Marketing's Social Media Sin of Omission
The Internet is filled with articles, discussions, and blogs on how managers should “market” to employees. We are told the best ways to motivate them. We discuss the best ways to communicate with them. We blog on how to “engage” them.
What is fascinating to me is that, for the most part, all these discussions, expositions, and explorations of the subject assume a completely internal world view. We want to motivate them to work harder and be more productive. We want to communicate the company’s financial objectives and (in today’s economy) the need for cost-cutting. And we want to “engage” them in actively achieving these cost-cutting and financial objectives.
The communications aspect of all this is, of course, HR’s job, with more or less senior management support and action (usually in the form of a speech or a “To All Employees” memo).
But search the literature as you will, you find very few discussions of making employees partners in a company’s external marketing campaign to the customers and prospects.
One exception is a little viewed article from 2009 by Augie Ray. His position is that “the careless and irresponsible actions of individual employees have been shared with millions of consumers, harming the organization’s reputation, moving the brand off message, distracting leadership, requiring urgent PR response, and forcing organizational reconsideration of management processes.”
Even customer service reps usually have to pick up marketing’s message by osmosis. After all, their job isn’t to engage with customers. It’s to answer their questions or handle their complaints – and get them off the line. In fact, they are often timed on how long it takes them to do it. If they can up-sell, fine; but do it fast!
And I would contend that this over-all situation amounts to a marketing sin of omission.
While we spend our time trying to create an effective social media presence, while we hire SEO firms and “social media marketing managers,” we cheerfully ignore a tremendous social media marketing asset: employees. But this asset needs to be cultivated and informed about marketing.
Employees exist outside of the four walls of their workplace. Many of them (probably most of the younger workers) have personal Facebook and Twitter accounts. Most of them are on their Facebook pages daily, and many of them tweet often. All of them have people they influence – who have people they influence in turn. That is the marketing power of social media, particularly Facebook.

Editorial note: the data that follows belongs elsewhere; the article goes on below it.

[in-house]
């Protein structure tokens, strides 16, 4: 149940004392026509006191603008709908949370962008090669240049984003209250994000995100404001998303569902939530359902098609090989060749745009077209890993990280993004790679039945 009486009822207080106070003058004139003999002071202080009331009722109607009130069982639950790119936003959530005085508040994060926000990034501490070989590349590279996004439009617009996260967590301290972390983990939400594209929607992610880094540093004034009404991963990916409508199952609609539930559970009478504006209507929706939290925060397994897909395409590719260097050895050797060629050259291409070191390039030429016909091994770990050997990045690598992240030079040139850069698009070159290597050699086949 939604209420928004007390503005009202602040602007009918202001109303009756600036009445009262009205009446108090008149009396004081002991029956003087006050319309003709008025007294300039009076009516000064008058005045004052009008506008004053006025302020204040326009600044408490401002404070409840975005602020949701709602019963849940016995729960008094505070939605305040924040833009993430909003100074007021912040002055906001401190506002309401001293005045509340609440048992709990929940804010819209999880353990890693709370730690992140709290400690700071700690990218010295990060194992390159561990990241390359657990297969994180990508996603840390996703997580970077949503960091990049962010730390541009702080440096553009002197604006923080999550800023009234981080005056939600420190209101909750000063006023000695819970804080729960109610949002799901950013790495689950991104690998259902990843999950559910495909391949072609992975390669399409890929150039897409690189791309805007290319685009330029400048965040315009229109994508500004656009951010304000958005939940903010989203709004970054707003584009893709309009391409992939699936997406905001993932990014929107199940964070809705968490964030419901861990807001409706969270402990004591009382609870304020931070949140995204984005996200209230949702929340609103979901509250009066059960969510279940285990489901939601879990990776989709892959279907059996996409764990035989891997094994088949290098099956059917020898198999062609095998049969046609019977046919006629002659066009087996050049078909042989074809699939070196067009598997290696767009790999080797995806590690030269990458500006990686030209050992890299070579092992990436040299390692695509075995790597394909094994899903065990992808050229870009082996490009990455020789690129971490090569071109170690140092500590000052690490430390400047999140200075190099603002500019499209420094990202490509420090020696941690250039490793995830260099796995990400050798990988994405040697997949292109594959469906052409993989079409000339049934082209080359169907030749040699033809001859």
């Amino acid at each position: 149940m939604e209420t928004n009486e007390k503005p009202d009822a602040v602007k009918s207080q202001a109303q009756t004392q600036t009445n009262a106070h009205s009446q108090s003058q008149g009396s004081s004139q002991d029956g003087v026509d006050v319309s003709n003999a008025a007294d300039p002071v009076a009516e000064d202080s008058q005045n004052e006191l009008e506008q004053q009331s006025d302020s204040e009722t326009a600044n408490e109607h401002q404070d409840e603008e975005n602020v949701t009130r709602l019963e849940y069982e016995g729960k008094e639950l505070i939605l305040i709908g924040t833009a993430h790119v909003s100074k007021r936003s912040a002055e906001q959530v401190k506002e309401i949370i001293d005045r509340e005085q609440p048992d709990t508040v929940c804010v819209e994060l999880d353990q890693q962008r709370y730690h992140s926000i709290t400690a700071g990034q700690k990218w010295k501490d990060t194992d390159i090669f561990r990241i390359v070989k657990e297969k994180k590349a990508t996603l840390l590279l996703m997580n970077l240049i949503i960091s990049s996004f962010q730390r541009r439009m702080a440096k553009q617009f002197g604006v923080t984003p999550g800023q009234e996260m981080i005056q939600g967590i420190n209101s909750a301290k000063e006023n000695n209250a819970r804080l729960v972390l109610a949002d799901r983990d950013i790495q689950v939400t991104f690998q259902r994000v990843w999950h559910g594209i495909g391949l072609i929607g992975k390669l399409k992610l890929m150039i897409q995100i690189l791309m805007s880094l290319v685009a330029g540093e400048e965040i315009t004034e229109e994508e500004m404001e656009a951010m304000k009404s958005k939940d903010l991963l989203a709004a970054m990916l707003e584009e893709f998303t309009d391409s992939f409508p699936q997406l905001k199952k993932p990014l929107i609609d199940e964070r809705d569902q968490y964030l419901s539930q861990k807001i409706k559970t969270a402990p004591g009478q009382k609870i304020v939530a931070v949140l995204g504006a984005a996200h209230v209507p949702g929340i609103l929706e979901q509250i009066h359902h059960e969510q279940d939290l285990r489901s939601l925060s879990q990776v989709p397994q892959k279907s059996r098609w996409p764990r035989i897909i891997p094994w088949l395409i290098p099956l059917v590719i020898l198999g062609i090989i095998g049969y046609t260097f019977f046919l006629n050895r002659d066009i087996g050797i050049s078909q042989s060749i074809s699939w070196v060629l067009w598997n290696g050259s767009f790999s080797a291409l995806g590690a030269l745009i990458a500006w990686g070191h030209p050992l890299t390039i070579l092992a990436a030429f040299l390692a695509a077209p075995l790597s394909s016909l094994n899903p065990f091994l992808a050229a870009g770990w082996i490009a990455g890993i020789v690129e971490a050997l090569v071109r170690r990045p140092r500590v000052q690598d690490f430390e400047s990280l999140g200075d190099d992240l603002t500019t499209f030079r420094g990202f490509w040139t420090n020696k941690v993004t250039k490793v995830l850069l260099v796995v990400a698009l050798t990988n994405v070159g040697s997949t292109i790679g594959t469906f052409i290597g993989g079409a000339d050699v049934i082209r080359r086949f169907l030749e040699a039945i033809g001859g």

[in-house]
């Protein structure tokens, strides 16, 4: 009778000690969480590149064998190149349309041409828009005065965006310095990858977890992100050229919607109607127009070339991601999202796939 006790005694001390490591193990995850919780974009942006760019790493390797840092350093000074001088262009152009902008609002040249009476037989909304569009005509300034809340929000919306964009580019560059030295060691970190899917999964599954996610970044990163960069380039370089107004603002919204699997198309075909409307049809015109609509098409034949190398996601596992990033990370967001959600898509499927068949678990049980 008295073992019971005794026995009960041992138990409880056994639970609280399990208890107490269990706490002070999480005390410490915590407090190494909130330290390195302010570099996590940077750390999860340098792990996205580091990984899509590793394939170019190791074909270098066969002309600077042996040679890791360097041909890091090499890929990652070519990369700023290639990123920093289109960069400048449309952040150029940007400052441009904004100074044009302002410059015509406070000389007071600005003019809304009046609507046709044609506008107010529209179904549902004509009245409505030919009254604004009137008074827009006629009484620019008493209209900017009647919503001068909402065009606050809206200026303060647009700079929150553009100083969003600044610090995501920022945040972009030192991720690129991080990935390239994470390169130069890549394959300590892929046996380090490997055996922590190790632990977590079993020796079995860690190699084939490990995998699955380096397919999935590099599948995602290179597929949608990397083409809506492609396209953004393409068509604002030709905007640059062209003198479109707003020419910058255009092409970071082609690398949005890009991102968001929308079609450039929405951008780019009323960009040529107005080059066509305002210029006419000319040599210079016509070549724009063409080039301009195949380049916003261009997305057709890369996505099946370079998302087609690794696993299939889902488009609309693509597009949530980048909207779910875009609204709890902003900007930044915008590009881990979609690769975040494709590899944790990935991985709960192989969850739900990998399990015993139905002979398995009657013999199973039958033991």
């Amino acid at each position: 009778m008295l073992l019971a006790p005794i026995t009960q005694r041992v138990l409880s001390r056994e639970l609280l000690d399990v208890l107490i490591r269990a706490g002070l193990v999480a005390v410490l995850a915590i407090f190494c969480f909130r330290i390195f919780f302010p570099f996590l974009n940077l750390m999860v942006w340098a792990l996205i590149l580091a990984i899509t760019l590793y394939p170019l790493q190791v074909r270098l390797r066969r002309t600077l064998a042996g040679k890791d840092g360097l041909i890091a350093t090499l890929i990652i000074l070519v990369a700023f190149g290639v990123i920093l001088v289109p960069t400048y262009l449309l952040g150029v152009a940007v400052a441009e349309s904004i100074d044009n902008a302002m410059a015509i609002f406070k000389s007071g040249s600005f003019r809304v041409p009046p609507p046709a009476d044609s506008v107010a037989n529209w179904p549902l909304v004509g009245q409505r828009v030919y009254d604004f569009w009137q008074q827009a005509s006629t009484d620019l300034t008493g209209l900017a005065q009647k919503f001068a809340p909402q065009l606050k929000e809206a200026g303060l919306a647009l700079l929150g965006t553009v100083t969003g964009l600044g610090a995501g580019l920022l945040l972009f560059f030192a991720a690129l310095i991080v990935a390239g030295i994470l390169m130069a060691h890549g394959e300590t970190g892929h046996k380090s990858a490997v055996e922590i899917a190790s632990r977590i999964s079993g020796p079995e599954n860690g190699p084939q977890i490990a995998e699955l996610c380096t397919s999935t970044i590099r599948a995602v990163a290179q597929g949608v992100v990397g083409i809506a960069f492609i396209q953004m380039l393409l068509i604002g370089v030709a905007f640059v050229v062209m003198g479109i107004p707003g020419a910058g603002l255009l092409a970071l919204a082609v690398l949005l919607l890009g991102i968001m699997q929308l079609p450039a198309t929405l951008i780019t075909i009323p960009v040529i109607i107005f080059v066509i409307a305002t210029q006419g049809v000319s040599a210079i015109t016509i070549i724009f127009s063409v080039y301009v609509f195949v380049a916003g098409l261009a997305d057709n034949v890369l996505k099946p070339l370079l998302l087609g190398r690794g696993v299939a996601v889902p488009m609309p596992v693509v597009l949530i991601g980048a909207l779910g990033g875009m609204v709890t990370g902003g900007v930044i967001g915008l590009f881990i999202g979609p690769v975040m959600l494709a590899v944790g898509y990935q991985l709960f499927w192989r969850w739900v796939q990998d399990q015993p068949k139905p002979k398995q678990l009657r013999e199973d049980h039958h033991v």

Talk about a missed opportunity…
Even Christine Geraci’s excellent blog on using employees to go viral misses a key point. It is not enough to have a “social media strategy” or a “road map for employee participation.”
Marketers spend no time ensuring that overall strategy, carefully crafted messages, product positioning, competitive positioning, or any other “marketing” function is conveyed to employees with anything like the care it lavishes on external communications mechanisms.
We leave it to HR to communicate with employees. Ray even goes on to suggest that since employees are on social media, potential employees should be personality tested by HR to ensure “they fit the brand,” that they be selected for “key social communications roles” in case they “become a viral media star.” And so on.
This is silly, of course, carrying the need for employees to be marketing-aware to ludicrous lengths.
Rather, let’s look at real life in a real world business context: Most employees are inherently loyal. They want to believe that they are working for a good company, with good products and services they can be proud of.
How many employees are there in your company? Five? Fifty? Five thousand? Every one of these people is a potential spokesperson for your company and your products/services.
Doesn’t it make sense to ensure that they speak with the same voice we are working so hard to create on company web sites and blogs, on Facebook, YouTube, and Twitter?
HR can’t do this. Human resources people are not marketers. It is not their job to be fluent in the company’s marketing strategy. It is not their job to craft messages that resonate with customers and prospects. Personality testing won’t do this. Spending the time and energy to find employees who “fit the brand” won’t do this; and it certainly won’t help as brands evolve, new products are developed, and strategies change.
But it is marketing’s job to lay out the key messages, strategy, and perceived market opportunities so that all employees understand them. And it is marketing’s opportunity to leverage employee loyalty and pride into the social media marketplace. Not everyone will join the marketing campaign, of course. But doesn’t it make sense to arm them if they do choose to join the fray? Leaving that to someone else is a potentially costly sin of omission.